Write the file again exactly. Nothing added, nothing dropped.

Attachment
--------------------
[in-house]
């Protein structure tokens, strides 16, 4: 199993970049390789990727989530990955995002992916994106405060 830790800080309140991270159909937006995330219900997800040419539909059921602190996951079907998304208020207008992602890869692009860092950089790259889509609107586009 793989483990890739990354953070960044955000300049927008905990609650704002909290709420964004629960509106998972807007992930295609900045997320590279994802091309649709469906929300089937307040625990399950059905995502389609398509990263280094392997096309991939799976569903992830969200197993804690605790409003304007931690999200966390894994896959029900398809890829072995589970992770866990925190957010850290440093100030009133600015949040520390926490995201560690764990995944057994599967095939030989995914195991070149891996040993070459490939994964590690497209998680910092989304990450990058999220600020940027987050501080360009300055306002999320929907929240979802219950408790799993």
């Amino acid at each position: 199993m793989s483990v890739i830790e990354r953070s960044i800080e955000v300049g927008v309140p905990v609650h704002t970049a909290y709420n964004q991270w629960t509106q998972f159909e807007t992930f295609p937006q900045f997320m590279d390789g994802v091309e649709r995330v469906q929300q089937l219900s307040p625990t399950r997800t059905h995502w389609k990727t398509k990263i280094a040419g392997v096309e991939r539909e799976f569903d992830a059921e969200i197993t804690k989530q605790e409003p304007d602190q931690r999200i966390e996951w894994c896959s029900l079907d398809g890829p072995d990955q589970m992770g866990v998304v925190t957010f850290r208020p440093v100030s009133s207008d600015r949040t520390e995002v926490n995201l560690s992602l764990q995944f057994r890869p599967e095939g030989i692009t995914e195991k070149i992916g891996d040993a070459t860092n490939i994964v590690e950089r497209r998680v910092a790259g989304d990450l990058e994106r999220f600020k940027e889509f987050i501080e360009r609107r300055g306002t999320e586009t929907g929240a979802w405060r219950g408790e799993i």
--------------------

[in-house]
């Protein structure tokens, strides 16, 4: 199993970049390789990727989530990955995002992916994106405060 830790800080309140991270159909937006995330219900997800040419539909059921602190996951079907998304208020207008992602890869692009860092950089790259889509609107586009 793989483990890739990354953070960044955000300049927008905990609650704002909290709420964004629960509106998972807007992930295609900045997320590279994802091309649709469906929300089937307040625990399950059905995502389609398509990263280094392997096309991939799976569903992830969200197993804690605790409003304007931690999200966390894994896959029900398809890829072995589970992770866990925190957010850290440093100030009133600015949040520390926490995201560690764990995944057994599967095939030989995914195991070149891996040993070459490939994964590690497209998680910092989304990450990058999220600020940027987050501080360009300055306002999320929907929240979802219950408790799993």
């Amino acid at each position: 199993m793989s483990v890739i830790e990354r953070s960044i800080e955000v300049g927008v309140p905990v609650h704002t970049a909290y709420n964004q991270w629960t509106q998972f159909e807007t992930f295609p937006q900045f997320m590279d390789g994802v091309e649709r995330v469906q929300q089937l219900s307040p625990t399950r997800t059905h995502w389609k990727t398509k990263i280094a040419g392997v096309e991939r539909e799976f569903d992830a059921e969200i197993t804690k989530q605790e409003p304007d602190q931690r999200i966390e996951w894994c896959s029900l079907d398809g890829p072995d990955q589970m992770g866990v998304v925190t957010f850290r208020p440093v100030s009133s207008d600015r949040t520390e995002v926490n995201l560690s992602l764990q995944f057994r890869p599967e095939g030989i692009t995914e195991k070149i992916g891996d040993a070459t860092n490939i994964v590690e950089r497209r998680v910092a790259g989304d990450l990058e994106r999220f600020k940027e889509f987050i501080e360009r609107r300055g306002t999320e586009t929907g929240a979802w405060r219950g408790e799993i």